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- Basic science
- chronic heart failure
- coronary artery disease
- endothelial function
- heart failure
- natriuretic peptides
During the past decade the measurement of B-type natriuretic peptide (BNP) and the N-terminal fragment of proBNP (NT-proBNP) has become a widely used tool for diagnosing heart failure.1 In their paper published in Heart, Nishikimi and coworkers2 (in press), from the group of Kazuwa Nakao, report that most endogenous NT-proBNP found in the circulation is glycosylated and thus undetectable with current assay systems. These findings are both surprising and intriguing and could have substantial clinical implications, in particular if the degree of glycosylation is found to vary according to the severity of disease.
BNP was originally discovered in porcine brain and termed ‘brain natriuretic peptide’, but early pioneer work of Saito et al,3 from the group of Nakao and Imura, linked BNP production to the heart. By examining BNP production throughout the body, the heart was identified as the principal organ for BNP production and the protein was later renamed ‘B-type natriuretic peptide’.1 In 1991 the same group, by examining BNP content in failing explanted hearts and measuring BNP levels in the coronary sinus and proximal aorta, identified the ventricles as the primary source of circulating BNP in patients with heart failure.4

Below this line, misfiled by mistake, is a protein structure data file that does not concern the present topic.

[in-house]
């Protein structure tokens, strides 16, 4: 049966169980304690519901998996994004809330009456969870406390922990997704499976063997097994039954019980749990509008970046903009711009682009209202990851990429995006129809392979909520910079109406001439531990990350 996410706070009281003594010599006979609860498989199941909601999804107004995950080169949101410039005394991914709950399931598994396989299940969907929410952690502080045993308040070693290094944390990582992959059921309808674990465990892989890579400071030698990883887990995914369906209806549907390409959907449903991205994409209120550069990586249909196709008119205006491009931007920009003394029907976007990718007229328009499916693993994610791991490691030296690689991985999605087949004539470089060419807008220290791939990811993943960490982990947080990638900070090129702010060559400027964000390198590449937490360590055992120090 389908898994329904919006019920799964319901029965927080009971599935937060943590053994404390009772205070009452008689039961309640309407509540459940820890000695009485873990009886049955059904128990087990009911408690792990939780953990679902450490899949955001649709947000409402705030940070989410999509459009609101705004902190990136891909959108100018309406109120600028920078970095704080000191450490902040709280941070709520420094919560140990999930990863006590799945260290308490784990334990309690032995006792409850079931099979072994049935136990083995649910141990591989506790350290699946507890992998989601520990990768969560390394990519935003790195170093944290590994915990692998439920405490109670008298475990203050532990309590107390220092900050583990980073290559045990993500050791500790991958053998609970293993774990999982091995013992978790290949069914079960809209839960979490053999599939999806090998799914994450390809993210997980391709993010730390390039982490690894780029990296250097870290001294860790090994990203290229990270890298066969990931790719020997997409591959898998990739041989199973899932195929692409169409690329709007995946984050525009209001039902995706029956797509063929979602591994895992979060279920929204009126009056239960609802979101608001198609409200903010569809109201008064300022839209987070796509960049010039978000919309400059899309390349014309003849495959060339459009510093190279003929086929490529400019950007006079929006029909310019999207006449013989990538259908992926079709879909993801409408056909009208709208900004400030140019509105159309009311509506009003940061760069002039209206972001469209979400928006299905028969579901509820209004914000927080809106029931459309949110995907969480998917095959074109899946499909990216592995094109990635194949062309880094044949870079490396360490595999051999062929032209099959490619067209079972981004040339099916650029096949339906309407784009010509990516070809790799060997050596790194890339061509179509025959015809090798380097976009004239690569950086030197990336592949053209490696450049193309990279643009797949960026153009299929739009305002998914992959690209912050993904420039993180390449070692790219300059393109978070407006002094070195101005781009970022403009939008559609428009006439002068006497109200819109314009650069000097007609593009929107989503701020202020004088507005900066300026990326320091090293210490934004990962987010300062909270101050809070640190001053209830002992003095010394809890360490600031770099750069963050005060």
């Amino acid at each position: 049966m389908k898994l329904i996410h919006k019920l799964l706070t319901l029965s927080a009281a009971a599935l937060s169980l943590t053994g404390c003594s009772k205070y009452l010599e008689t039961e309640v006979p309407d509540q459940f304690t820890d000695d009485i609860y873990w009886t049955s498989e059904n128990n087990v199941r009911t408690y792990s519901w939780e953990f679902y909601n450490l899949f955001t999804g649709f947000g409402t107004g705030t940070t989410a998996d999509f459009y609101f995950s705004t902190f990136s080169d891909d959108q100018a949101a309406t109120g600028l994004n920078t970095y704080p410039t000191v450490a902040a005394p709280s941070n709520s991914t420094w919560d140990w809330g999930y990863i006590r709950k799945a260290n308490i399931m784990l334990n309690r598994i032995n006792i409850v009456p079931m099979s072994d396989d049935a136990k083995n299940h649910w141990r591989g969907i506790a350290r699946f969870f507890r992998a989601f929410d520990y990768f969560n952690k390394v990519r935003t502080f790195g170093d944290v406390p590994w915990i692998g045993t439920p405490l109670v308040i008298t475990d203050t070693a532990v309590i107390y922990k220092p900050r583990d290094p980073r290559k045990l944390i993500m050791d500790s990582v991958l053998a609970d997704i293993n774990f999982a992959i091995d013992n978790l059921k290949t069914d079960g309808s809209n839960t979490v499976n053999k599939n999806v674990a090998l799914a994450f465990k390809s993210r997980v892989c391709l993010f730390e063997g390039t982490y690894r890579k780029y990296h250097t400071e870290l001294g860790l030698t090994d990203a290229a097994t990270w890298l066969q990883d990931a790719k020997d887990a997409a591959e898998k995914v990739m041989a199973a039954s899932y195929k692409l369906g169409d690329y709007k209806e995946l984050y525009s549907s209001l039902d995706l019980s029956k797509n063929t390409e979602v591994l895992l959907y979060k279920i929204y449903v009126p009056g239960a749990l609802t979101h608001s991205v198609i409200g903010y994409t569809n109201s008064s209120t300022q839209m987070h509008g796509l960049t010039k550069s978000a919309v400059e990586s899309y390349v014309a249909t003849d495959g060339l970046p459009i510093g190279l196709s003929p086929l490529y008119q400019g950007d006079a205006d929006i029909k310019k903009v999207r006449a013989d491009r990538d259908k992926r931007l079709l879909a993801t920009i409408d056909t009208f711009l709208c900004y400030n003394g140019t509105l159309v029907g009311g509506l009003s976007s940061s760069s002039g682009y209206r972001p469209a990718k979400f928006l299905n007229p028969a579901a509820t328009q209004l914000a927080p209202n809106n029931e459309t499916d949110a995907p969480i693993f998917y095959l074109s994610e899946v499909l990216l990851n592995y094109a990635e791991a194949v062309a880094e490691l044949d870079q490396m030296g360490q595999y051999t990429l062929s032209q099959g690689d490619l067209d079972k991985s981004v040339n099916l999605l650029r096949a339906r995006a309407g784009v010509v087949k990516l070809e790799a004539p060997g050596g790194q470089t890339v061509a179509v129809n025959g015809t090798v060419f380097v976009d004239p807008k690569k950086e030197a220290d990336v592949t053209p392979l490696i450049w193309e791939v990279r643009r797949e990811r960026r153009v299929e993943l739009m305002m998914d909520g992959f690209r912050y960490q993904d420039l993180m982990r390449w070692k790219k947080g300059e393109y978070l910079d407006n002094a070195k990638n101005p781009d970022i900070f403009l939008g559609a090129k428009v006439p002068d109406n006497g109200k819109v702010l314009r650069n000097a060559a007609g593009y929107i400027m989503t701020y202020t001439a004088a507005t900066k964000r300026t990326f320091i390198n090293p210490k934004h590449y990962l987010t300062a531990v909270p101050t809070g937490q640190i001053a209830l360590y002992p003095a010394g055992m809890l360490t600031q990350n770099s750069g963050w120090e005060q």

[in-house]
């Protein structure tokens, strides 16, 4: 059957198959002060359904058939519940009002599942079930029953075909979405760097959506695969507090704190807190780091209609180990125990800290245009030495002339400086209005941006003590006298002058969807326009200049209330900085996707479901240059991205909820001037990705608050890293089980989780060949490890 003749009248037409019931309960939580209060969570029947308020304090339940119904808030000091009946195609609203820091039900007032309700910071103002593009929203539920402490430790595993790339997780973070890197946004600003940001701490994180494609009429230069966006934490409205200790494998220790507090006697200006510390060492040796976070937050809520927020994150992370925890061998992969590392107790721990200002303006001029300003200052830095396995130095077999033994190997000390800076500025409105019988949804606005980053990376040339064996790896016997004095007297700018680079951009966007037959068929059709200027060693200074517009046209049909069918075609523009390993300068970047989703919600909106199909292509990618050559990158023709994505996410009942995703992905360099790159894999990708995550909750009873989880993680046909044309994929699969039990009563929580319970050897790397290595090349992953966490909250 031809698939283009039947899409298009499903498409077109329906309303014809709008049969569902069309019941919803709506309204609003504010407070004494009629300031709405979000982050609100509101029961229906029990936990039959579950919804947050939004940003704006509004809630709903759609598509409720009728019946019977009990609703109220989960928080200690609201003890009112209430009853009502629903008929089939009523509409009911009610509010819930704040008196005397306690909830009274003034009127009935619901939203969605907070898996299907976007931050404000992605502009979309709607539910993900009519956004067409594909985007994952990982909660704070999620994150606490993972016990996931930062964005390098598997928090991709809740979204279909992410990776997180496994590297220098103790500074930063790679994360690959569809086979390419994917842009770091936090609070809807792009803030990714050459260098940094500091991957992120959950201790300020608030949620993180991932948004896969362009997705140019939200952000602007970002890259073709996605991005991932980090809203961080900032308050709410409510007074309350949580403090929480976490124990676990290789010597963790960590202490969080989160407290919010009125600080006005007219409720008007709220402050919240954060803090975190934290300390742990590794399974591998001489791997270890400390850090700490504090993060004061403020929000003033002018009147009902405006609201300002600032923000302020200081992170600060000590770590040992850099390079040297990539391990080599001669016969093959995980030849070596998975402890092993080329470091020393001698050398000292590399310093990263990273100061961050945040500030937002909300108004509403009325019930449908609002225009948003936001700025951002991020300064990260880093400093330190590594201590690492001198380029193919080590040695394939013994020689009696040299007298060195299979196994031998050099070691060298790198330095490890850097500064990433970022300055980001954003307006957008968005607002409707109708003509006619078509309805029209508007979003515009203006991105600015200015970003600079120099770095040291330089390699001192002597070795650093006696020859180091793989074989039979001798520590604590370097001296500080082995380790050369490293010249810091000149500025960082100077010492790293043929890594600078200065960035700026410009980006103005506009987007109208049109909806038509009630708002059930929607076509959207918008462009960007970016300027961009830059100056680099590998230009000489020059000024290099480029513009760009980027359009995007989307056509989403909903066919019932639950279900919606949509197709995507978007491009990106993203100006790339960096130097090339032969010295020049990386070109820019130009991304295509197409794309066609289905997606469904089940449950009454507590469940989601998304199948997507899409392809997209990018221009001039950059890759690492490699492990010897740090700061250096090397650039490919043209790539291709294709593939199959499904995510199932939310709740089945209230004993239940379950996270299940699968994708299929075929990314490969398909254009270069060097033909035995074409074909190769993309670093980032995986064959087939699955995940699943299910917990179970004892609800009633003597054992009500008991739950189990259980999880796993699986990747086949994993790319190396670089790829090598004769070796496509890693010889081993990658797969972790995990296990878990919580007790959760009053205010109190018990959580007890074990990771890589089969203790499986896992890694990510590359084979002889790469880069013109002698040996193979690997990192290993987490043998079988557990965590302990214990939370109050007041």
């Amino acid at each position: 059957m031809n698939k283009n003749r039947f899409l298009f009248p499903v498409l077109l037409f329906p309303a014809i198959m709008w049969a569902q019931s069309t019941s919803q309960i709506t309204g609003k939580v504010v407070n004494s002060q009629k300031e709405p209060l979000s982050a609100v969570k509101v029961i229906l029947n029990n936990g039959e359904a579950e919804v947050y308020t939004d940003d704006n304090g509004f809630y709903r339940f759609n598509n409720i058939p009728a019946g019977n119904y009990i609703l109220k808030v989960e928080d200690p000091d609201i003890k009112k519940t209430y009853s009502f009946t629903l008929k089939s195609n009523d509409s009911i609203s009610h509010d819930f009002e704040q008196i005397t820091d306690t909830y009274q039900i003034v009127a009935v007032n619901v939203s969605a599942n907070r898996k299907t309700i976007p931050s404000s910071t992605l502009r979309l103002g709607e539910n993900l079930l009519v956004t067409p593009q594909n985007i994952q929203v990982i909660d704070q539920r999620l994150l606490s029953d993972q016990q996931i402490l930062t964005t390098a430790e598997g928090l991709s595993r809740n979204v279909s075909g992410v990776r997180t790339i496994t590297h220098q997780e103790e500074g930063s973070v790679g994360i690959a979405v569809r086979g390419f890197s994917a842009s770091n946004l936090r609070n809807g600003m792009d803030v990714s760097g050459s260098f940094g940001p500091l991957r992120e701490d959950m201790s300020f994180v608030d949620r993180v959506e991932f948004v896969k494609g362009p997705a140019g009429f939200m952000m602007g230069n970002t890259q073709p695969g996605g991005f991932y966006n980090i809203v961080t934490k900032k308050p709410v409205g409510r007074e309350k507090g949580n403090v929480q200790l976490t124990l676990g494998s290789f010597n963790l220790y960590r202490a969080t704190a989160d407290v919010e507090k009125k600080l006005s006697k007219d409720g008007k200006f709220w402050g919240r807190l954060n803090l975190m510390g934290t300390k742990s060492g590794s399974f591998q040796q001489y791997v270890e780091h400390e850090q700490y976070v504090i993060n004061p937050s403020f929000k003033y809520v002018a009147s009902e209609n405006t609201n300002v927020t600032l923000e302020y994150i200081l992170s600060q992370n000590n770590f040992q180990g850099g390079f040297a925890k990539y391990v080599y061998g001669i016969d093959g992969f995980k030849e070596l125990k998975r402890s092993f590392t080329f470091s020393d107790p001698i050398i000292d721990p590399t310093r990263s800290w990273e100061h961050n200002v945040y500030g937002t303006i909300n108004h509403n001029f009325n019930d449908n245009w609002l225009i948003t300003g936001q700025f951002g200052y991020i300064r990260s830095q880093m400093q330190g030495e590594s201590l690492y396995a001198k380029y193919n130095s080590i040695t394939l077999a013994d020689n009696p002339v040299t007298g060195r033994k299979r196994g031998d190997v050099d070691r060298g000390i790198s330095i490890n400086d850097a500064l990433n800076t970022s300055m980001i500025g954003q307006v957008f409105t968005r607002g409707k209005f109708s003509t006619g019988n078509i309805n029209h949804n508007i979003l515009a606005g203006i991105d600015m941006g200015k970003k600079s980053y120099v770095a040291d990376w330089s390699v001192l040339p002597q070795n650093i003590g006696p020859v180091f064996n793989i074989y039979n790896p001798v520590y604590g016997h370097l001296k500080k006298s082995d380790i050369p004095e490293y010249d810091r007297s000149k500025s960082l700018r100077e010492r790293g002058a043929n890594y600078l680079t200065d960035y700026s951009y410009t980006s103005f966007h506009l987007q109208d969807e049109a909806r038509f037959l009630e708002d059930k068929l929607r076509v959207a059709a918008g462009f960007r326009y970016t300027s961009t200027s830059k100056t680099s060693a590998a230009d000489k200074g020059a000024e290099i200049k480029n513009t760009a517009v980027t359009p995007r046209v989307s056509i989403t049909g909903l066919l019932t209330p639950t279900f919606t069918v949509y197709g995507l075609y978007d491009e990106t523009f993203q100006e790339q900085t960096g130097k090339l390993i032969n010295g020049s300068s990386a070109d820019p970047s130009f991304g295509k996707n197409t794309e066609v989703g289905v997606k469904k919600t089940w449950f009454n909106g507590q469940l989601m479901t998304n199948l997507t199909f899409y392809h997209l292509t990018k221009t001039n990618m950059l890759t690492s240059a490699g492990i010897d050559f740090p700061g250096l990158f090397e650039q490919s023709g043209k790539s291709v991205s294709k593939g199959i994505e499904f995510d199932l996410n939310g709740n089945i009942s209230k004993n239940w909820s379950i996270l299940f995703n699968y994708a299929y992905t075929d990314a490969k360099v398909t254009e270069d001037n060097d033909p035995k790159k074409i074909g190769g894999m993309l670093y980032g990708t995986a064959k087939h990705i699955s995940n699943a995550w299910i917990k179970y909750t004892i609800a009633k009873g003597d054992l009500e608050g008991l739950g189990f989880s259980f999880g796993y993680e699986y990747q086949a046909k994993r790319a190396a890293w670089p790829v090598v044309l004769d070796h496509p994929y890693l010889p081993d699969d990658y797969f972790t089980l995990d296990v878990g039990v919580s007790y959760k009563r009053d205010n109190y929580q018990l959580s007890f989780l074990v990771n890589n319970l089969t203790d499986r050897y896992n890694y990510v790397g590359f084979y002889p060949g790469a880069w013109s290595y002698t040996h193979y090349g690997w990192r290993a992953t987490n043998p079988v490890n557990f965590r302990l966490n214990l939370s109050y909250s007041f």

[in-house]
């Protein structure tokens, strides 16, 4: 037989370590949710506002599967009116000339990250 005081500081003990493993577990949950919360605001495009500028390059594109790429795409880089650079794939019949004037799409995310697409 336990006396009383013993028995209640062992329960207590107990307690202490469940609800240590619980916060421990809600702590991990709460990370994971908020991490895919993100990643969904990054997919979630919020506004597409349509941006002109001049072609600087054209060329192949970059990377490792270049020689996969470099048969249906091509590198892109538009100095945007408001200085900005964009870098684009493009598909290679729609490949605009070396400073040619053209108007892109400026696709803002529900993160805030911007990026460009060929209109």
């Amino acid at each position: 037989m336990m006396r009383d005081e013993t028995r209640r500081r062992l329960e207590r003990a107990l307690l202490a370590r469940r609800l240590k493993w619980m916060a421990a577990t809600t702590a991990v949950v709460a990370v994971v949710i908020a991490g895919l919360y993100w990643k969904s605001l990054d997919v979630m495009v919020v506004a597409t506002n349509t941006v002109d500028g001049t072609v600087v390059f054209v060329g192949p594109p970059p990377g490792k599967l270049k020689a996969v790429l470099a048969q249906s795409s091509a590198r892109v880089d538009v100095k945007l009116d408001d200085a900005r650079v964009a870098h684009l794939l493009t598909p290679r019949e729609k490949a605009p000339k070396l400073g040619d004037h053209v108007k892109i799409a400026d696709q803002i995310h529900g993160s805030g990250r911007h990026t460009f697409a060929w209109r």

Translation of the BNP gene results in the formation of a 134 amino acid precursor peptide, pre-proBNP. Following removal of the signal sequence, a 108 amino acid prohormone, proBNP1–108 (subscript indicative of amino acid composition), is formed. In the mid-1990s assays directed at epitopes in the N-terminal portion of the pro-hormone (NT-proBNP) were developed, and a model of intracellular cleavage of proBNP1–108 into two fragments, ie, NT-proBNP (proBNP1–76) and BNP1–32 (eg, proBNP77–108) in a 1:1 fashion was advanced.1 This model seemed intuitively reasonable. Unfortunately, recent …
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